During the process of teaching and learning in English, students are supposed to learn about the history, development and principles of international taxation law, including international taxation treaties and individual income taxation law. Students will also learn about concepts and characteristics of international taxation, including jurisdiction, double taxation, overlap taxation and its solution, tax evasion and avoidance, and China’s foreign-related corporate income taxation law.

2. Major teaching content:

1) International taxation jurisdiction; 2) International double taxation, overlap taxation, evasion and avoidance; 3) International taxation treaties; 4) China’s foreign-related taxation laws and regulations.

3. Teaching methods and approaches:

Based on multimedia teaching, the course will combine hardware facilities and modern education technologies and some traditional teaching methods. With the help of multimedia, lots of pictures, animation and videos will be incorporated in the course, with a view to making teaching and learning interactive. Some multimedia materials will also be put online for students’ self-studies after class. Theories and numerous case studies will be combined in teaching to help students better understand abstract concepts in international taxation law.

Course Evaluation:

Case study, discussion in class and translation of chapters from classic articles.

Textbook:

Roy Rohatgi. Basic International Taxation.

List of Recommended References:

1. Brian J. Arnold and Michael J. McIntyre. International Tax Primer, 2003.

2. Reuven S. Avi-Yonah. U. S. International Taxation, 2002.


International Investment Law


Course Code: 0300026 College: School of Law

Semester: Fall Intended Students: Undergraduates in Law

Credits: Instructor: Zhang Qinglin (China)

Course Content:

1. Teaching objectives:

Making students learn legal system of foreign direct investment.

2. Major teaching content:

Nature, Evolution, and Context of International Investment Law; Interpretation and Application of Investment Treaties; Investors and Investments; Investment Contracts; Bilateral investment treaties; Multilateral instruments on foreign investment; Expropriation; Standards of Protection; Political Risk Insurance; Settling Investment Disputes.

3. Teaching methods and approaches:

Explanation and discussion.

^ Course Evaluation:

Written examination,or making a presentation (~15 minutes).

Textbook:

Principles of International Investment Law.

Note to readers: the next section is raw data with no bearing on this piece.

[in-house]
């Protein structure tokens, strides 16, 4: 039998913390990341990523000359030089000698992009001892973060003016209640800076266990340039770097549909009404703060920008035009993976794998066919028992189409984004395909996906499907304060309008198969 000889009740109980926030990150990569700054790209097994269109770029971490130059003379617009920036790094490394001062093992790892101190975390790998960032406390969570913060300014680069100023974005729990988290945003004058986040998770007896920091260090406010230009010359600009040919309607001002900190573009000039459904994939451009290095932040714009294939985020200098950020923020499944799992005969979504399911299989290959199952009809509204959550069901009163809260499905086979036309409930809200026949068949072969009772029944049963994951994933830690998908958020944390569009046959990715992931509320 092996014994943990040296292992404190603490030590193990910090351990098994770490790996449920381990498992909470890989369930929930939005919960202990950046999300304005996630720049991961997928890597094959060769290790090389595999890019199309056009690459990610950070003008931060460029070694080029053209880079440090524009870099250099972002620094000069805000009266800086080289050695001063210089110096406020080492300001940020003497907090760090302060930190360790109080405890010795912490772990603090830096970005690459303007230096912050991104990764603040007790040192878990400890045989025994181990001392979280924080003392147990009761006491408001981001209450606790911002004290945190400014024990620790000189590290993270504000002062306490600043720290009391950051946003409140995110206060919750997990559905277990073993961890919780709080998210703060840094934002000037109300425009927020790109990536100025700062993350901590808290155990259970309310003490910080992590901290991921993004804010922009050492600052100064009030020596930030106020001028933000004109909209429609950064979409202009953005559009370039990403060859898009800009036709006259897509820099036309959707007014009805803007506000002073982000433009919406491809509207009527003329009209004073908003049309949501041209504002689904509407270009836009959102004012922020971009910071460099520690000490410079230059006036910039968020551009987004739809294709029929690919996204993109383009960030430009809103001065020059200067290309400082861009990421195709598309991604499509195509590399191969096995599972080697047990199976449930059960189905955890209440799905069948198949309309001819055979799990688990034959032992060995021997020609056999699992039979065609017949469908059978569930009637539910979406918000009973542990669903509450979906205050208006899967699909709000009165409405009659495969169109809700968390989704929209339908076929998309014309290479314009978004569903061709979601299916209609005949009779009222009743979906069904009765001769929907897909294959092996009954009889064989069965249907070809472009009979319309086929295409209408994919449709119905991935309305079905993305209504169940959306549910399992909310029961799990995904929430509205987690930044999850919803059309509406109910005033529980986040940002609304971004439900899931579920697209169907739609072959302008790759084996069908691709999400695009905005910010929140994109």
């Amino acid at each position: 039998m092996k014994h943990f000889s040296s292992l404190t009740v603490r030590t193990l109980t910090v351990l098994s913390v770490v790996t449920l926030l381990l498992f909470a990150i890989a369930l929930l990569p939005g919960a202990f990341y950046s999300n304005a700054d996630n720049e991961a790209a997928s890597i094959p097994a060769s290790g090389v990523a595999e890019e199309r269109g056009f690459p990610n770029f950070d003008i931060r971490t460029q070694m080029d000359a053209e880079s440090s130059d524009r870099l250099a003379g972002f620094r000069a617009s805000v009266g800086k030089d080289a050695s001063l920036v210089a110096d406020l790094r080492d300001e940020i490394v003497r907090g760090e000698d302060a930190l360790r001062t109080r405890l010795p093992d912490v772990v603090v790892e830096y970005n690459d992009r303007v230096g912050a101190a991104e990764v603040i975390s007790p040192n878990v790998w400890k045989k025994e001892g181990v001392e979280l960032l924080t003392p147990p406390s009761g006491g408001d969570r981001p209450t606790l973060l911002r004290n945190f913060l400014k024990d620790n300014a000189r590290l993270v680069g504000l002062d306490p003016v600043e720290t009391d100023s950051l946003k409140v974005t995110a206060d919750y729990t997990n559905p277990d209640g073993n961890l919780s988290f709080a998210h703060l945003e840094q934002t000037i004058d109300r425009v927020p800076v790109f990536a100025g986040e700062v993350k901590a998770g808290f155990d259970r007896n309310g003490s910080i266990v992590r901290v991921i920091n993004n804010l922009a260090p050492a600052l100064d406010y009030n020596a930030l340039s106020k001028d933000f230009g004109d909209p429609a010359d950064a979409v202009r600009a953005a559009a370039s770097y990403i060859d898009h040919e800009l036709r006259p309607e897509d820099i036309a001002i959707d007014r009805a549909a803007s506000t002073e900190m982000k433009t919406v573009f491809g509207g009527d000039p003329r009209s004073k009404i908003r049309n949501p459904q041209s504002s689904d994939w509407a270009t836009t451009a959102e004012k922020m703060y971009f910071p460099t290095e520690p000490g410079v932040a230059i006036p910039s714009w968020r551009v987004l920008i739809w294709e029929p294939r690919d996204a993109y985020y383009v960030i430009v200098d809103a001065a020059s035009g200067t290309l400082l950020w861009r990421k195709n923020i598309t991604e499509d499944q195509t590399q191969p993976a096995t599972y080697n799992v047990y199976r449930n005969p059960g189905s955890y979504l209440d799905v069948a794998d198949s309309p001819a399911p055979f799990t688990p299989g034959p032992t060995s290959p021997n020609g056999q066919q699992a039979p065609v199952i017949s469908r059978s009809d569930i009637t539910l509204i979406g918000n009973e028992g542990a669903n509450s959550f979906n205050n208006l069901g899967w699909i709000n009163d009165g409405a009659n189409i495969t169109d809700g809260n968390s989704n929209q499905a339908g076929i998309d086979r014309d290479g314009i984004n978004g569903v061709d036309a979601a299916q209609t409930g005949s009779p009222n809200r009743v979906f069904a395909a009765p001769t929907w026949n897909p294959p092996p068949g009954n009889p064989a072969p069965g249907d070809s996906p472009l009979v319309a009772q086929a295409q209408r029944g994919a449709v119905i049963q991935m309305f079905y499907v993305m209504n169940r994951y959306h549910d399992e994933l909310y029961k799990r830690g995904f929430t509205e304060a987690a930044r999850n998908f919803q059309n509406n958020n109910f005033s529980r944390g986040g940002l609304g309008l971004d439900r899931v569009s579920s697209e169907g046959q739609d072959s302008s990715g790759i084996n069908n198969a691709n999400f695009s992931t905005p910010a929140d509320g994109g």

List of Recommended References:

The International Law on Foreign Investment.


International Intellectual Property Law


Course Code: 0300118 College: School of Law

Semester: Fall Intended Students: L.L.B Candidates

Credits: 2 Instructor: Nie Jianqiang (China)

Course Content:

1. Teaching objectives:

1) To improve students’ understanding of international intellectual property law in English; 2) To broaden students’ perspective of international intellectual property law; 3) To promote internationalisation of international law teaching in Wuhan University and to realise the goal of Wuhan Univesity as “China’s characterisitic, well-known internationally and top university in the world”.

2. Major teaching content:

1) Introduction to International Intellectual Property Law; 2) International Patent Law; 3) International Copyright Law; 4) International Trademark and other Identifiers Law; 5) International Law on Protection of Industrial Design, Integrated Circuits, Plant Varieties, Undisclosed Information; 6) International Enforcement of Intellectual Property; 7) Chinese and International Intellectual Property System.

3. Teaching methods and approaches:

English teaching, PPT and Website.

Course Evaluation:

Participation 40%, oral presentation or written paper 30% and final exam 30%.

Textbook:

1. Frederick Abbott, Thomas Cottier and Francis Gurry. ed. The International Intellectual Property System in an Integrated Economy. Aspen Publishers, 2007.

2. A new textbook will be edited for Chinese LL.B students.

List of Recommended References:

1. Frederick Abbott, Thomas Cottier and Francis Gurry. ed. International Intellectual Property in an Integrated World Economy. Aspen Publishers, 2007.

2. Carlos M. Correa. Trade Related Aspects of Intellectual Property Rights---A Commentary on the TRIPS Agreement. Oxford University Press, 2007.


Maritime Law


Course Code: 0300051 College: School of Law

Semester: Fall Intended Students: Undergraduates

Credits: 2 Instructor: Zhang Xianglan (China)

Course Content:

1. Teaching objectives:

The Curriculum of Maritime Law of Wuhan University is not only in compliance with the purposes of educational reform, but also provides students with knowledge as well as capability. A large presence of alumni is discernible across different domains, such as, the Ministry of Commerce (Zhang Hao, Deputy Director, Department of Treaty and Law; Ma Lin, official of Chinese Mission to WTO), the Development Research Center of State Council (Wang Huaiyu, researcher), ABN AMRO China Limited (Xia Xin, Legal Adviser), Sina-US Legal Exchange Foundation (Guo Yi, program manager, contact person in Hong Kong), and University of Ghent, Belgium (Liu Nengye, Doctor Candidate).

2. Major teaching content:

Generally, the course covers about the basic knowledges, principles and conceptions of Maritime Law. The manual is intended to introduce the basic concepts, theories, systems and rules, and major institutions will be covered, such as vessel and seamen, carriage of goods by sea, charterparty, towage at sea, collision at sea, salvage, general average, vessel –sourced pollution, limitation of civil liabilities, marine insurance and maritime dispute settlement.